THE anniversary of a nation’s independence goes beyond pomp and celebrations. It’s often a moment of sober reflection, a time to look back and forward, of ambitions, of hope and aspirations fulfilled and missed, of thoughts of the vision of the founding fathers, whether that vision had been realised or derailed. The same thoughts, same reflections often happen to individuals at a crucial time such as this . No surprise, in the last few days, these thoughts, these reflections, combined with prayers, have been going on across the country, in churches, mosques and other fora, to mark 60 years of nationhood. All will climax on Thursday across the country. At 60, we should be wise, not foolish. Wisdom demands that we count not the years, but the life we live and the experiences we have had. That’s a life of a diamond.
Indeed, sometimes, a combination of history and fate, leaders and qualities of leadership meet at an intersection to shape a turning point in a nation’s unending search for freedom for its citizens and the development of the country. Nothing creates more bitterness than promises made and not kept. At 60, Nigeria could be likened to a nation celebrating a rich past and a lamentation of a fading future. To be sure, at Independence 60 years ago, Nigeria apart from Ghana, was regarded (and fittingly so) as the beacon of hope to other African countries. It was no surprise that our abundant human and natural resources made our country to be regarded as the ‘Giant of Africa ‘. Today, many will argue we are no longer respected in the comity of nations. Which explains why our citizens have been shabbily treated in other countries.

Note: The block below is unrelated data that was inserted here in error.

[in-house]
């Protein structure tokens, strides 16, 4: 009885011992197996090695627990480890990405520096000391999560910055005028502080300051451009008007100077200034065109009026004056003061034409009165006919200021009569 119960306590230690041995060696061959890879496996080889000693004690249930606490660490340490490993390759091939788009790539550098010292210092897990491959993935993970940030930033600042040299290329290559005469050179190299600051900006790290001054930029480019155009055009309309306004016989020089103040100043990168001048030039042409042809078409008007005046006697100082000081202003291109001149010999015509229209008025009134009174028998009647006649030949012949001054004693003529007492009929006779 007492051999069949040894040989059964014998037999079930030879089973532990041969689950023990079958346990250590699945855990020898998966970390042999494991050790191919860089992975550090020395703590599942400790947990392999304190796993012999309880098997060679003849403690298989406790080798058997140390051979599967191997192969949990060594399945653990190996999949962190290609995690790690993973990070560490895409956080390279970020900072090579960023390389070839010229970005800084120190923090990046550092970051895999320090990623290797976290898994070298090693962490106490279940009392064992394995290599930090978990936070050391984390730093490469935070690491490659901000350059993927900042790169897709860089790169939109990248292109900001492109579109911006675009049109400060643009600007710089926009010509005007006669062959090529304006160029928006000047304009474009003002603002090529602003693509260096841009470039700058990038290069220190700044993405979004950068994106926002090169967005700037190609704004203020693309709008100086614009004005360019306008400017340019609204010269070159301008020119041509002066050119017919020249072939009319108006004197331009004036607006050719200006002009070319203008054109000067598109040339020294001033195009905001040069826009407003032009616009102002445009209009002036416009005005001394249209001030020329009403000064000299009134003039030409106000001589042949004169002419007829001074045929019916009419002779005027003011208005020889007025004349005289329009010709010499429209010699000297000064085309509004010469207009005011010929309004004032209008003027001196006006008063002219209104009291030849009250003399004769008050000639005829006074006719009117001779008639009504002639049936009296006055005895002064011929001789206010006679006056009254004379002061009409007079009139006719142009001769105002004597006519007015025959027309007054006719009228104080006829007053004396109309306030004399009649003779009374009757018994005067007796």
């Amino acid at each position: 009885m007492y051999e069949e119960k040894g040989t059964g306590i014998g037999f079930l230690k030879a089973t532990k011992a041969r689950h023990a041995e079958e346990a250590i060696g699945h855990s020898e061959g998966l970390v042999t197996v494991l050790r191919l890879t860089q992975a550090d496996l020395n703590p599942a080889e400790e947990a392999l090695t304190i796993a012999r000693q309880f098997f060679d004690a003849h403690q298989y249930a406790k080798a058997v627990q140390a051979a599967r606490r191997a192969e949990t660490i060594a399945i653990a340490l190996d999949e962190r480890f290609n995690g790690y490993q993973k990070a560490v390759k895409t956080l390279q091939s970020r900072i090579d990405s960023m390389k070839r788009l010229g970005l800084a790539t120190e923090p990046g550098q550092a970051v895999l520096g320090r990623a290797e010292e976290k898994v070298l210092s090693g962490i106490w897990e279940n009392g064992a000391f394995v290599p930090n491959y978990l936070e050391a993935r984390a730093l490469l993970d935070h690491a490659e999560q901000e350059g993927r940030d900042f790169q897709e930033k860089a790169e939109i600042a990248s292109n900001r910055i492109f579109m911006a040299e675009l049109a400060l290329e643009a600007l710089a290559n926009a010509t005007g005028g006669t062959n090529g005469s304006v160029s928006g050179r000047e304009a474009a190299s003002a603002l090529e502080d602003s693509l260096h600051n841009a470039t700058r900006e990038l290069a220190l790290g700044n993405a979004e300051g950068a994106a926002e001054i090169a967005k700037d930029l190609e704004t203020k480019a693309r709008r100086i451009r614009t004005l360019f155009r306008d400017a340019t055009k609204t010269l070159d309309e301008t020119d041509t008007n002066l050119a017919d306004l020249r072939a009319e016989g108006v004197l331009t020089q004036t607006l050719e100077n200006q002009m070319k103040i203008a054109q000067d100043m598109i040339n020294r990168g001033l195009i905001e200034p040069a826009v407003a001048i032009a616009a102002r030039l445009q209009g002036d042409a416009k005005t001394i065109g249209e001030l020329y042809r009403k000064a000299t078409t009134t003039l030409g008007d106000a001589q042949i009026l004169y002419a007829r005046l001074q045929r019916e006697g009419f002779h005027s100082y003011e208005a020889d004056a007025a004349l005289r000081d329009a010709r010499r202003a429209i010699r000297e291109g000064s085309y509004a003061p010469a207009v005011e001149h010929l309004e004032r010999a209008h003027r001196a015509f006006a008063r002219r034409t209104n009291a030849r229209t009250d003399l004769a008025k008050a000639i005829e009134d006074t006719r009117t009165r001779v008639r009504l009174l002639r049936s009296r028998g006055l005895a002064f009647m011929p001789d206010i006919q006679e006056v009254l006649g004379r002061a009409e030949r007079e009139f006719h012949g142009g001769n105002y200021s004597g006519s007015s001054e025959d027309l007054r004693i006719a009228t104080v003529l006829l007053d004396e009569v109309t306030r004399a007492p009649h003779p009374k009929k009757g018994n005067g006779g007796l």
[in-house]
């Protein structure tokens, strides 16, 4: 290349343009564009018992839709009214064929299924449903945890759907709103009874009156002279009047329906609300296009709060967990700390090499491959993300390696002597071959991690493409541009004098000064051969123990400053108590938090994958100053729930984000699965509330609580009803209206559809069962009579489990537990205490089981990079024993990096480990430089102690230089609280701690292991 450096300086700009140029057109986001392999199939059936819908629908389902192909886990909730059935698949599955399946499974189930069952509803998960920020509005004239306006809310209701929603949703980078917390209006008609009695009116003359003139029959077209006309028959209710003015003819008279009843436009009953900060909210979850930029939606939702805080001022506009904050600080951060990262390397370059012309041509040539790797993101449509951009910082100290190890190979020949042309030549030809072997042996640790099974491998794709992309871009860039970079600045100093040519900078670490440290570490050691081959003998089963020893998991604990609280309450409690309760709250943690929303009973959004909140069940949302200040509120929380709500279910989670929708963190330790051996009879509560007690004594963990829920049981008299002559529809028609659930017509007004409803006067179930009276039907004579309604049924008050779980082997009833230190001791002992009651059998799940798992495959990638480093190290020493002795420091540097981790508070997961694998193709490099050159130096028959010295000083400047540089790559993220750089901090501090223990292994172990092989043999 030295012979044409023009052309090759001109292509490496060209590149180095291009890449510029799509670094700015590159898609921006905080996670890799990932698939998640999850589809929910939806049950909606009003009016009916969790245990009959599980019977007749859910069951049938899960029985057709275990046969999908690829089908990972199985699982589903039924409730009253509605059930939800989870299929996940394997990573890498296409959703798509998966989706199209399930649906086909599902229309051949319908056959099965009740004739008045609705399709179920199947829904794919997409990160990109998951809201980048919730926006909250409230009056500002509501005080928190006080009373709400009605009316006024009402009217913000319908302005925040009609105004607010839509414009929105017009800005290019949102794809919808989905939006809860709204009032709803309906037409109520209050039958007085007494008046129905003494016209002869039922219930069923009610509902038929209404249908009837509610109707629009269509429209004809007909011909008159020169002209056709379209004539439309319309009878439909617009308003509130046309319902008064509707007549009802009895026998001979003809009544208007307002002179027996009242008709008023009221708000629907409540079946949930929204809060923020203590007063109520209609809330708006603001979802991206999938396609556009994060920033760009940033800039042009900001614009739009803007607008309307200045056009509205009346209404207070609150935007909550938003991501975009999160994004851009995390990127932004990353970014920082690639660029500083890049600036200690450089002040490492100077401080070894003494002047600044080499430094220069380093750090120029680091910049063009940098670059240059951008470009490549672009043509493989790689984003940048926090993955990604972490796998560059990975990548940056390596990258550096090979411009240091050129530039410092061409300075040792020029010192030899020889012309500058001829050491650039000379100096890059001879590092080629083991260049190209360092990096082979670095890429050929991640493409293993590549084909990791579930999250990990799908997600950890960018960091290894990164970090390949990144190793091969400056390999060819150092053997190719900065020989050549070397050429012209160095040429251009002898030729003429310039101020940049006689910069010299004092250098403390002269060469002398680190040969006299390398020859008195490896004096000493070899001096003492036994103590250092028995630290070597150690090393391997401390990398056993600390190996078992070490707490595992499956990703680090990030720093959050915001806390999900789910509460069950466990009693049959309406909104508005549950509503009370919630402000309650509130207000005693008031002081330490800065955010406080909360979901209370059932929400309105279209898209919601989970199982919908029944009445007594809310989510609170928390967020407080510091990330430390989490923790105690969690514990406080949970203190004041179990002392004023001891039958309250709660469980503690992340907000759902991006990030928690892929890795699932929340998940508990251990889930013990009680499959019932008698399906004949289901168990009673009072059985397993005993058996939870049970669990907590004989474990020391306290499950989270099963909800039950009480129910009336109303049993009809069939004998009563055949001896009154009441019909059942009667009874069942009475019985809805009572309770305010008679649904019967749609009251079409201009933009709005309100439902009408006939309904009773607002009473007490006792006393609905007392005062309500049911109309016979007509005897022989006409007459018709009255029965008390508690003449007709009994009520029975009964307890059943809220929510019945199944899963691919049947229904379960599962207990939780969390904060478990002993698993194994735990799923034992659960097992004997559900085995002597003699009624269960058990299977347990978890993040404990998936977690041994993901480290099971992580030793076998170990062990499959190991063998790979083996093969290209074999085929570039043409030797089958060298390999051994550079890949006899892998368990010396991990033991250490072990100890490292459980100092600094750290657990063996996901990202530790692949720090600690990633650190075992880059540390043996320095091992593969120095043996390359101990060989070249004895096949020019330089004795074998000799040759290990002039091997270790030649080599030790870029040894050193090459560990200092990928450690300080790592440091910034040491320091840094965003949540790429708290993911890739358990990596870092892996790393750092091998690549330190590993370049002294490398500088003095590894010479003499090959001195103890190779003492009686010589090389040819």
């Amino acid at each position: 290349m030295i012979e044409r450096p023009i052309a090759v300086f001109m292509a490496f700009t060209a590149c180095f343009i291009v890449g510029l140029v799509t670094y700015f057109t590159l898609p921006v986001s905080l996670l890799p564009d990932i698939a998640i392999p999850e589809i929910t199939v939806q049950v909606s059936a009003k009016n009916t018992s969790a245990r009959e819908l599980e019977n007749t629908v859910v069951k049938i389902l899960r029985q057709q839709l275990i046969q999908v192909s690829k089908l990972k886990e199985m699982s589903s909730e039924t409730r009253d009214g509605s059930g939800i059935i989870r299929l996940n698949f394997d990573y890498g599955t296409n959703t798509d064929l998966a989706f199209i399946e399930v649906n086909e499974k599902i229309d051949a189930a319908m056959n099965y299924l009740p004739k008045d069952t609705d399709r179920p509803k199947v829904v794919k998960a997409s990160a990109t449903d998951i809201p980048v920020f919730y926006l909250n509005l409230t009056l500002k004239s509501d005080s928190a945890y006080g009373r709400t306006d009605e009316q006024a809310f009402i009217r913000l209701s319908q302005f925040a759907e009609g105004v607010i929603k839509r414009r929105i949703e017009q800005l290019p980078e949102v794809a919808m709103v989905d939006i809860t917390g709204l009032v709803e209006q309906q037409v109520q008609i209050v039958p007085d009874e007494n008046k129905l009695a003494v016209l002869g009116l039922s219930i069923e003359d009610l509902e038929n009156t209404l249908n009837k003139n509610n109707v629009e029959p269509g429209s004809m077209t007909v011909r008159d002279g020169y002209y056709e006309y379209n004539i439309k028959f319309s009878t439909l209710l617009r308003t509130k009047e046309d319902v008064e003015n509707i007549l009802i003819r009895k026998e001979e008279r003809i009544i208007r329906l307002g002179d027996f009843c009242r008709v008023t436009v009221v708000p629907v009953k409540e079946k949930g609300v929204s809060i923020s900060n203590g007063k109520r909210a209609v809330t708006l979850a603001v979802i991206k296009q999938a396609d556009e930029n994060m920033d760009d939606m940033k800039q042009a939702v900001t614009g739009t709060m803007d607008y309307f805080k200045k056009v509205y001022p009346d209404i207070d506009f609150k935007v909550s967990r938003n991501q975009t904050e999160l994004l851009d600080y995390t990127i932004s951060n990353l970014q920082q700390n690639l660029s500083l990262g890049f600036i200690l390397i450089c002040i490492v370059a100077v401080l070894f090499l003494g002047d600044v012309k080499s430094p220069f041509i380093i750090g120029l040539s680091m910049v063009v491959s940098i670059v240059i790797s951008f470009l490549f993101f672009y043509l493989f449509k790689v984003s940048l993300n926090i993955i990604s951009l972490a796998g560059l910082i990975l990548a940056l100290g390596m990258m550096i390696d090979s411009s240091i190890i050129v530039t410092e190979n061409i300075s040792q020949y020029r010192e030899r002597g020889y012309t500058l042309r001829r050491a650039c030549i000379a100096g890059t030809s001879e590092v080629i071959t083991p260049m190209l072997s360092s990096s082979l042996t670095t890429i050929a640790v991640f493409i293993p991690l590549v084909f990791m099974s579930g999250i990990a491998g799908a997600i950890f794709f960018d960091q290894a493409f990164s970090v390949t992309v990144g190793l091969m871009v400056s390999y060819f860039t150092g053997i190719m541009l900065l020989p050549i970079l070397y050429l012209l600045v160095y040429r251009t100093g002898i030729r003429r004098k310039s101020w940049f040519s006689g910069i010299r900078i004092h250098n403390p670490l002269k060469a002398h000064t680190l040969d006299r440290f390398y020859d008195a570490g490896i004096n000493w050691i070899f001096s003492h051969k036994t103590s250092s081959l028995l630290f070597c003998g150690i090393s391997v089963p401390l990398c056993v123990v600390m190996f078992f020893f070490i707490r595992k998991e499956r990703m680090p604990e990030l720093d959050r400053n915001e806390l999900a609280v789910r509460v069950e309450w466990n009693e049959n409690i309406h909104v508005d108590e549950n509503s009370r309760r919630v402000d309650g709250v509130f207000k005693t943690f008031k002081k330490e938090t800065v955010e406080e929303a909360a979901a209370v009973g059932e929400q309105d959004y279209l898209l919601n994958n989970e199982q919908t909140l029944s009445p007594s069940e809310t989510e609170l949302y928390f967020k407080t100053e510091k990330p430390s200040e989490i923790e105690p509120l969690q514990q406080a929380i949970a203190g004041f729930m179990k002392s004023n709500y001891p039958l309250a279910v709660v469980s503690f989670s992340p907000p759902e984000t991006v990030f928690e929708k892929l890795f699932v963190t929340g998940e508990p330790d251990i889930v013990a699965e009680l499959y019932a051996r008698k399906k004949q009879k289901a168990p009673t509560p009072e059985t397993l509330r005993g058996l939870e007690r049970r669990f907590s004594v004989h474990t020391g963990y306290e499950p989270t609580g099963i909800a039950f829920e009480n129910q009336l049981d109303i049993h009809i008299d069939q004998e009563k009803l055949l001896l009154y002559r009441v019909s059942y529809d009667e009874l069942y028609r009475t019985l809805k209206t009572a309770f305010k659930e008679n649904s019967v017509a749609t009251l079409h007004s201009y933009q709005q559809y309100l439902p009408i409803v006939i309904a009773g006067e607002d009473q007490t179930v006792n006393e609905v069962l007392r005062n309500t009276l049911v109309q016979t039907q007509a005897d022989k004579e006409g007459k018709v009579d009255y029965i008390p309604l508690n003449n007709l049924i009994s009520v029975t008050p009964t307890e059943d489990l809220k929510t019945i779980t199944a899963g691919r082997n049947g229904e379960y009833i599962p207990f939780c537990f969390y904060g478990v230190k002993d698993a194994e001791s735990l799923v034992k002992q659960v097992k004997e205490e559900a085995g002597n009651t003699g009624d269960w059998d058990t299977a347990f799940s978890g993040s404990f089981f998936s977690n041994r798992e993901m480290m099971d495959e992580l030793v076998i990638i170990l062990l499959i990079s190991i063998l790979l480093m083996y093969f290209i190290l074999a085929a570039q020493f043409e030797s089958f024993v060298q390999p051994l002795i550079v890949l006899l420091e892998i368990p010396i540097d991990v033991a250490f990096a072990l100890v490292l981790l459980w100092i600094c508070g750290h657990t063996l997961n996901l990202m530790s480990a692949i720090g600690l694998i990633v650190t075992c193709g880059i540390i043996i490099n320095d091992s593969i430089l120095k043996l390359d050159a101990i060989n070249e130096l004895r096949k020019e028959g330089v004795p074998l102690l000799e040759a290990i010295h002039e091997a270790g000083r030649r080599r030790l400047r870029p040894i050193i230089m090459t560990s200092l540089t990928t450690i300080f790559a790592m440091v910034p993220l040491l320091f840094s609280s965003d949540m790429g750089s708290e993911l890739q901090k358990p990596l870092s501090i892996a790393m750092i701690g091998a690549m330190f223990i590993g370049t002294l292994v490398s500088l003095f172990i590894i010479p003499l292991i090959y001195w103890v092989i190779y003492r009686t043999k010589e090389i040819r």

It was not for nothing that we were so respected in the past. Nigeria’s Independence ushered in a new era that evidently showed good promises. Perhaps, the most significant indicator of this early vision of a bright future could be found in the progress recorded in some key sectors, especially in economic development. For instance, in 1962, Nigeria introduced the First National Development Plan. This was projected to last till 1968.
The focus of the plan was on investment, industrialization and education. It had anticipated an annual growth rate of 4 percent and savings, and investment both rising steadily at 15 percent per annum. Undoubtedly, this was an ambitious plan for any country, for any government that sincerely wanted to achieve economic self-sufficiency. During this period, every region had a great comparative advantage of certain commodities it had chosen to make its own. Manufacturing, food processing, mining, crude oil production also increased significantly. And the results showed. There are enough indices, which supported this steady economic growth. One of these indices was the crude oil production, which grew from a modest 46,000 barrels per day in 1961, to 600,000 barrels per day in 1967. Others were the manufacturing sector, which grew from 3.6 percent of Gross Domestic Product (GDP) in 1960 to 6.2 percent in 1966, mining from 0.9 percent of GDP in 1960 to 4.8 percent by 1966, and the distribution sector from 9.1 percent to 14 percent in the same period. The diversification of the economy also led to the decline of the agricultural sector from 63.4 percent to 55.6 percent.
Overall, the economy improved steadily at an average rate of 5 percent between 1963 and 1966. Real per capita income also rose from N48.1 in 1960 to N53.8 in 1965. In today’s economy and currency value, this is huge in terms of standard of living of an average Nigerian. Also, post colonial economic growth was accompanied by efforts to build a unified national culture and a distinct Nigerian identity. It must be said that these efforts found profound expression in government’s legislation, speeches and writings of our political leaders.